flushes the array.
Warning: recording projections can quickly fill up the RAM (see Dendrites).
Link to the Jupyter notebook on github: RC.ipynb
Spiking neurons must also define two additional fields:
spike
: condition for emitting a spike.
reset
: what happens after a spike is emitted (at the start of the refractory period).
A refractory period in ms can also be specified.
Example of the Leaky Integrate-and-Fire:
LIF = Neuron(
parameters="""
tau = 20.
E_L = -70.
v_T = 0.
v_r = -58.
I = 50.0
""",
equations="""
tau * dv/dt = (E_L - v) + I : init=E_L
""",
spike=" v >= v_T ",
reset=" v = v_r ",
refractory = 2.0
)
A pre-synaptic spike arriving to a spiking neuron increase the conductance g_target
(e.g. g_exc
or g_inh
, depending on the projection).
LIF = Neuron(
parameters="...",
equations="""
tau * dv/dt = (E_L - v) + g_exc - g_inh
""",
spike=" v >= v_T ",
reset=" v = v_r ",
refractory = 2.0
)
Each spike increments g_target
from the synaptic efficiency w
of the corresponding synapse.
g_target += w
This defines an instantaneous model of synaptic transmission.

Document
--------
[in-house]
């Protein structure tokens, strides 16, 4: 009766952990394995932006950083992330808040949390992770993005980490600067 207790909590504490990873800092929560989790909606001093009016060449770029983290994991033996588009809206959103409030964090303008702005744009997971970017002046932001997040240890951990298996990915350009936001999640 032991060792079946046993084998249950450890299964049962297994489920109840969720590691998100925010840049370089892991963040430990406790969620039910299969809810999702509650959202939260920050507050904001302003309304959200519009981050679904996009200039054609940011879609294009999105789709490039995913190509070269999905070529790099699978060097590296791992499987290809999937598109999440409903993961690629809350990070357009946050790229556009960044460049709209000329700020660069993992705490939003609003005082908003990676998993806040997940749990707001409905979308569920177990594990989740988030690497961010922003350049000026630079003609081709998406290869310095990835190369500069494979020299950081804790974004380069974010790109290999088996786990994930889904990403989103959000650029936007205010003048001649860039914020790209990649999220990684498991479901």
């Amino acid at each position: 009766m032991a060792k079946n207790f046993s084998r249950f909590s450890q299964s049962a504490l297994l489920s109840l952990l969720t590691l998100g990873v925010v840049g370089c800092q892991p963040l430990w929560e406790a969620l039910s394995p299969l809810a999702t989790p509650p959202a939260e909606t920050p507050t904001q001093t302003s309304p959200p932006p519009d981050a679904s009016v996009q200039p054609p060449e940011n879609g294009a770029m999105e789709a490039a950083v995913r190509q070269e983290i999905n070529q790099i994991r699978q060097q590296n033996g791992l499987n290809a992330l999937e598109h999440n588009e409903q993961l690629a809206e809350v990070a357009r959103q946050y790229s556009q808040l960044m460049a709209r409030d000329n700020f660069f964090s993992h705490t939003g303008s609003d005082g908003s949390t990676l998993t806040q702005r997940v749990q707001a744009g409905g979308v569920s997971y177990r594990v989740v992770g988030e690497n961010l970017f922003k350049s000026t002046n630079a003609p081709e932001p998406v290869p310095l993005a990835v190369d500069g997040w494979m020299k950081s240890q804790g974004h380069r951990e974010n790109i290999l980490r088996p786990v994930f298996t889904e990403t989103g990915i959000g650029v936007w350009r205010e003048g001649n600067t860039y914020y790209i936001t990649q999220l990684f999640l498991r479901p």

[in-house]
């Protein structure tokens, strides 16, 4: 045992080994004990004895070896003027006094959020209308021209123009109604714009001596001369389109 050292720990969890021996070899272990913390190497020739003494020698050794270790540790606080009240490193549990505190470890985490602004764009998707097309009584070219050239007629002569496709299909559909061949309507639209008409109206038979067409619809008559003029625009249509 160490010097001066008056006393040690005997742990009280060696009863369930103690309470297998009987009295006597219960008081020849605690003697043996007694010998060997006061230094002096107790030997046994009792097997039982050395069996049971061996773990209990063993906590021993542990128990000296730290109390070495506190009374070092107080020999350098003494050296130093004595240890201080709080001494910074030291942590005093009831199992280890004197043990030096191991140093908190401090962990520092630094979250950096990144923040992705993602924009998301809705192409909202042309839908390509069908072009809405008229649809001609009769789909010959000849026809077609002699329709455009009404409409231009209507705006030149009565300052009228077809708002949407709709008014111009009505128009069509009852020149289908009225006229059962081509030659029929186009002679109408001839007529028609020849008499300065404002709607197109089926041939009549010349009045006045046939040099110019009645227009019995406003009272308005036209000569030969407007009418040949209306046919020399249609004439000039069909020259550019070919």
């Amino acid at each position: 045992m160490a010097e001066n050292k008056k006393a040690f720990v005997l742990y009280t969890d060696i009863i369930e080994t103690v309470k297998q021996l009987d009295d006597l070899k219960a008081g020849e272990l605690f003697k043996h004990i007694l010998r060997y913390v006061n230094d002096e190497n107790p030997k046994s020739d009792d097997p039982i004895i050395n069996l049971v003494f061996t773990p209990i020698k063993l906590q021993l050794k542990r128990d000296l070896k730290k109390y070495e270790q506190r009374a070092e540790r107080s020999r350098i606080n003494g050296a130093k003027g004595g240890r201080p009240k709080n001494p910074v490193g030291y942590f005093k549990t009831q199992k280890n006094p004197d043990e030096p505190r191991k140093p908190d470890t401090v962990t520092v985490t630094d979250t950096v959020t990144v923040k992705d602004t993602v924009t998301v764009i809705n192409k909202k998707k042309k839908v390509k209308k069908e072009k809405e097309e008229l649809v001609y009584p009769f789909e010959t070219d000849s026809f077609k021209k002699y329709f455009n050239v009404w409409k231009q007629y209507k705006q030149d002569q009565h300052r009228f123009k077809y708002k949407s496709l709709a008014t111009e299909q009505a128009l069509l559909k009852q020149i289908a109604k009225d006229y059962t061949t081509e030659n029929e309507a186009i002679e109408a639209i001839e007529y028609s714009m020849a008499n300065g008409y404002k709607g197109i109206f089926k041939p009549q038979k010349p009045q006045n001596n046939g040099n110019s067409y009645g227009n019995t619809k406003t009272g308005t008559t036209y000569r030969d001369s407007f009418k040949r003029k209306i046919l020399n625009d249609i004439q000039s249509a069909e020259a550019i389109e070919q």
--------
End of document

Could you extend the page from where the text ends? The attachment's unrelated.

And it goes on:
For exponentially-decreasing or alpha-shaped synapses, ODEs have to be introduced for the conductance/current.
The exponential numerical method should be preferred, as integration is exact.
LIF = Neuron(
parameters="...",
equations="""
tau * dv/dt = (E_L - v) + g_exc + alpha_exc # exponential or alpha
tau_exc * dg_exc/dt = - g_exc : exponential
tau_exc * dalpha_exc/dt = exp((tau_exc - dt/2.0)/tau_exc) * g_exc
- alpha_exc : exponential
""",
spike=" v >= v_T ",
reset=" v = v_r ",
refractory = 2.0
)
Link to the Jupyter notebook on github: AdEx.ipynb
$$ \tau , \frac{dv}{dt} = (E_L - v) + \delta_T , \exp \frac{v-v_T}{\delta_T} + I - w $$ $$ \tau_w , \frac{dw}{dt} = a , (v - E_L) - w $$
AdEx = Neuron(
parameters="""
tau = 20.
E_L = -70.
v_T = -50. ; v_r = -58.
delta_T = 2.0
a = 0.2 ; b = 0.
tau_w = 30.
I = 50.0
""",
equations="""
tau * dv/dt = (E_L - v) + delta_T * exp((v-v_T)/delta_T) + I - w : init=E_L
tau_w * dw/dt = a * (v - E_L) - w : init=0.0
""",
spike=" v >= 0.0 ",
reset=" v = v_r ; w += b ",
refractory = 2.0
)
Synapses can also implement equations that will be evaluated after each neural update.
IBCM = Synapse(
parameters = """
eta = 0.01 : projection
tau = 2000.0 : projection
""",
equations = """